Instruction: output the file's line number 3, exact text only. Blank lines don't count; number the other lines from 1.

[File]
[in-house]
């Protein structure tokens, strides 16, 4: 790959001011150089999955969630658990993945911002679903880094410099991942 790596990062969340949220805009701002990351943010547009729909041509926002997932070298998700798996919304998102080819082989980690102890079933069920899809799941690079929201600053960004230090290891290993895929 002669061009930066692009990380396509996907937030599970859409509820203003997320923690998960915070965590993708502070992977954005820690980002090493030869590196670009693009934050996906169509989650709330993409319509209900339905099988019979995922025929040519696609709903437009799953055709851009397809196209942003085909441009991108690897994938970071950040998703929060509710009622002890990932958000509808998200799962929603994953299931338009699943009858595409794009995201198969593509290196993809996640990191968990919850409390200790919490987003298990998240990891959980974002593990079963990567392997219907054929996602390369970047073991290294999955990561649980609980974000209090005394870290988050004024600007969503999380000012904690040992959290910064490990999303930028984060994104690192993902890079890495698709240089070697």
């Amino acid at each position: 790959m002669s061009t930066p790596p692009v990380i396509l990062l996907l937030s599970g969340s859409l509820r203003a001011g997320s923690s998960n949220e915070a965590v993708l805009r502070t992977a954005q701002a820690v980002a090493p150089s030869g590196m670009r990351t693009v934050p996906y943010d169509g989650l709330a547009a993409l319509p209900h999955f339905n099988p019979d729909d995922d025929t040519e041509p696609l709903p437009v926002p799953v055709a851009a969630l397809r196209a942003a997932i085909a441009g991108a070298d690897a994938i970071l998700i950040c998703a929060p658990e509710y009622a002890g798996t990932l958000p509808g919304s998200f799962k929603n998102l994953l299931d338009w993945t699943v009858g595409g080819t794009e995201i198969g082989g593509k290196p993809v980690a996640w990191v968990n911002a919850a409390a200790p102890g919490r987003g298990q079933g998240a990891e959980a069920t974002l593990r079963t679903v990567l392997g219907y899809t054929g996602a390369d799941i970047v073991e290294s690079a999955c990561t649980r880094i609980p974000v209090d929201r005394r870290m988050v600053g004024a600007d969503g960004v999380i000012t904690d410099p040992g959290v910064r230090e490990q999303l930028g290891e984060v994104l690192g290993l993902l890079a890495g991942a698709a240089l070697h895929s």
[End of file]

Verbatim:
């Amino acid at each position: 790959m002669s061009t930066p790596p692009v990380i396509l990062l996907l937030s599970g969340s859409l509820r203003a001011g997320s923690s998960n949220e915070a965590v993708l805009r502070t992977a954005q701002a820690v980002a090493p150089s030869g590196m670009r990351t693009v934050p996906y943010d169509g989650l709330a547009a993409l319509p209900h999955f339905n099988p019979d729909d995922d025929t040519e041509p696609l709903p437009v926002p799953v055709a851009a969630l397809r196209a942003a997932i085909a441009g991108a070298d690897a994938i970071l998700i950040c998703a929060p658990e509710y009622a002890g798996t990932l958000p509808g919304s998200f799962k929603n998102l994953l299931d338009w993945t699943v009858g595409g080819t794009e995201i198969g082989g593509k290196p993809v980690a996640w990191v968990n911002a919850a409390a200790p102890g919490r987003g298990q079933g998240a990891e959980a069920t974002l593990r079963t679903v990567l392997g219907y899809t054929g996602a390369d799941i970047v073991e290294s690079a999955c990561t649980r880094i609980p974000v209090d929201r005394r870290m988050v600053g004024a600007d969503g960004v999380i000012t904690d410099p040992g959290v910064r230090e490990q999303l930028g290891e984060v994104l690192g290993l993902l890079a890495g991942a698709a240089l070697h895929s």